Perhaps because molecular biology is so central to modern biology we pay lip service to the energy of life in the same way that we acknowledge the industrial revolution as a necessary precursor of the modern information age. Electrical power is so obviously essential for a computer to function that the point is almost too banal to be worth making. Computers are important because of their data-processing capacity, not because they are electronic. We may only appreciate the importance of a power supply when the batteries run out, and there’s no plug to be seen. In the same way, energy is important to supply the needs of cells, but is plainly secondary to the information systems that control it and draw on it. Life without energy is dead, but energy without information to control it might seem as destructive as a volcano, an earthquake or an explosion. Or is it? The flood of life-giving rays from the sun suggests an uncontrolled flow of energy is not inevitably destructive.
In contrast to our worries over genetics, I wonder how many people exercise themselves over the sinister implications of bioenergetics. Its terminology is what the Soviets used to call obscurantist, as full of mysterious symbols as a wizard’s robes. Even willing students of biochemistry are wary of terms like ‘chemiosmotics’ and ‘proton-motive force’. Although the implications of these ideas may turn out to be as important as those of genetics, they are little known. The hero of bioenergetics, Peter Mitchell, who won the Nobel Prize for chemistry in 1978, is hardly a household name, even though he ought to be as well known as Watson and Crick. Unlike Watson and Crick, Mitchell was an eccentric and reclusive genius, who set up his own laboratory in an old country house in Cornwall, which he had renovated himself, following his own designs. At one time, his research was funded in part by the proceeds from a herd of dairy cows, and he even won a prize for the quality of his cream. His writings did not compete with Watson’s Double Helix – besides the usual run of dry academic papers (even more obscure than usual in Mitchell’s own case), he expounded his theories in two ‘little grey books’, published privately and circulated among a few interested professionals. His ideas can’t be encapsulated in a visually arresting emblem like the double helix, redolent of the standing of science in society. Yet Mitchell was largely responsible for articulating and proving one of the very greatest insights in biology, a genuine and bizarre revolution that overturned long-cherished ideas. As the eminent molecular biologist Leslie Orgel put it “Not since Darwin has biology come up with an idea as counterintuitive as those of, say, Einstein, Heisenberg or Schrödinger… his contemporaries might well have asked ‘Are you serious, Dr Mitchell?’ ”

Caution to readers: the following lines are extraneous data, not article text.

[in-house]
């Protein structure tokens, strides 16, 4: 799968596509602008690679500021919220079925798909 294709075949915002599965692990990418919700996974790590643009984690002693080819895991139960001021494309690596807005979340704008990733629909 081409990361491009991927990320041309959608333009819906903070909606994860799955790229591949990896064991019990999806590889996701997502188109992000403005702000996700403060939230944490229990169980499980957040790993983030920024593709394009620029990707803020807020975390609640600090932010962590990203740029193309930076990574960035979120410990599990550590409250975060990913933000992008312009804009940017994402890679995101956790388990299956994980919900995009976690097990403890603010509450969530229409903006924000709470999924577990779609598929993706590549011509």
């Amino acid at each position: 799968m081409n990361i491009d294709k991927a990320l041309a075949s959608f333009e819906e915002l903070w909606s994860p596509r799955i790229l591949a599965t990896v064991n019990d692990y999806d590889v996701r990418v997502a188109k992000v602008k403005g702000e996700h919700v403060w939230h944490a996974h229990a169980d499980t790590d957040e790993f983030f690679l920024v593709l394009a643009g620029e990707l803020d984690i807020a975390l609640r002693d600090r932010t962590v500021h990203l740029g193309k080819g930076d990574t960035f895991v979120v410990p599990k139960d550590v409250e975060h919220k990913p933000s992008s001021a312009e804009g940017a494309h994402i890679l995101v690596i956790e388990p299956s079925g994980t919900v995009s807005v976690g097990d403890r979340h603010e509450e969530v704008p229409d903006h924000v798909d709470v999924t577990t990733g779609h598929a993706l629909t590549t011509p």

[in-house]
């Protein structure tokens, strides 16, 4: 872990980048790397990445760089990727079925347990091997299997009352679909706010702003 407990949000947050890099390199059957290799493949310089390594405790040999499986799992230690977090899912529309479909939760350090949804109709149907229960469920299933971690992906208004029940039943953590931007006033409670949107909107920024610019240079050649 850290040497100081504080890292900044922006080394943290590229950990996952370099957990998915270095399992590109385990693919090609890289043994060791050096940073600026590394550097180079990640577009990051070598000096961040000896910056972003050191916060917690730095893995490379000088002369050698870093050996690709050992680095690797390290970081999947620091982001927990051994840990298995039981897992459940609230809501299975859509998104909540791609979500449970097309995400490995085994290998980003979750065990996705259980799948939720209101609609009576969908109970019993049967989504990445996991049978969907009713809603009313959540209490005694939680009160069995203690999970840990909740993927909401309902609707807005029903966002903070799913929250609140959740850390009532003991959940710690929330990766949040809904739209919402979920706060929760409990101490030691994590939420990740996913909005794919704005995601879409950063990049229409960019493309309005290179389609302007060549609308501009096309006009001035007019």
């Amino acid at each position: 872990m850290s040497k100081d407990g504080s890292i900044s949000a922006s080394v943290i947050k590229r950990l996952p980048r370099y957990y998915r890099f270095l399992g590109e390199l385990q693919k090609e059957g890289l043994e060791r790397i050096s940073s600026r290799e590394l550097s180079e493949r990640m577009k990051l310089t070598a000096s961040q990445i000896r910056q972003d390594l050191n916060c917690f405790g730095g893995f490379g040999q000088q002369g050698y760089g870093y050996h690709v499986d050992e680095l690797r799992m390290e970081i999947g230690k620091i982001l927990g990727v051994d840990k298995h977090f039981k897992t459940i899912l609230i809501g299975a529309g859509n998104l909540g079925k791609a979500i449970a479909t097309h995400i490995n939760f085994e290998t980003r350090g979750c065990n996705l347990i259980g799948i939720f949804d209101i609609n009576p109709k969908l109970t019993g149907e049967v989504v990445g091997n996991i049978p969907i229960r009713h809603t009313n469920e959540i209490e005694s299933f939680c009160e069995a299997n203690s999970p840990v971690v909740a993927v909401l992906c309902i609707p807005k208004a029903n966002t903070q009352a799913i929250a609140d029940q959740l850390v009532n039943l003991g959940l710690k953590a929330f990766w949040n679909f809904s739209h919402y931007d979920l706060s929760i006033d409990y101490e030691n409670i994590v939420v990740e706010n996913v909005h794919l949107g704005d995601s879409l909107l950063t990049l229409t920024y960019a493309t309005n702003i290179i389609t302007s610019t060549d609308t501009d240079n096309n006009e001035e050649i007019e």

Part 2 of this book is broadly about Mitchell’s discovery of the way that life generates its energy, and the implications of his ideas for the origin of life. In later chapters, these ideas will enable us to see what the mitochondria did for us: why they are essential for the evolution of all higher forms of life. We’ll see that the precise mechanism of energy generation is vital: it constrains the opportunities open to life, and it does so very differently in bacteria and eukaryotic cells. We’ll see that the precise mechanism of energy generation precluded bacteria from ever evolving beyond bacteria – from ever becoming complex multicellular organisms – while at the same time it gave the eukaryotes unlimited possibilities to grow in size and sophistication, propelling them up a ramp of ascending complexity to the marvels that we see all around us. But this same mechanism of energy generation constrained the eukaryotes, too, albeit in utterly different ways. We’ll see that sex, and even the origin of two sexes, is explained by the constraints of this same form of energy generation. And beyond that we’ll see that our terminal decline into old age and death also stems from the small print of the contract that we signed with our mitochondria two billion years ago.
To understand all this, we first need to grasp the importance of Mitchell’s insights into the energy of life. His ideas are simple enough in outline, but to feel their full force we’ll need to look a little deeper into their details. To do this, we’ll take a historical perspective, and as we go along we can savour the dilemmas, and the great minds that wrestled with them in the golden age of biochemistry, littered with Nobel Prizes. We’ll follow the shining path of discovery, which showed how cells generate so much energy that they put the sun in the shade.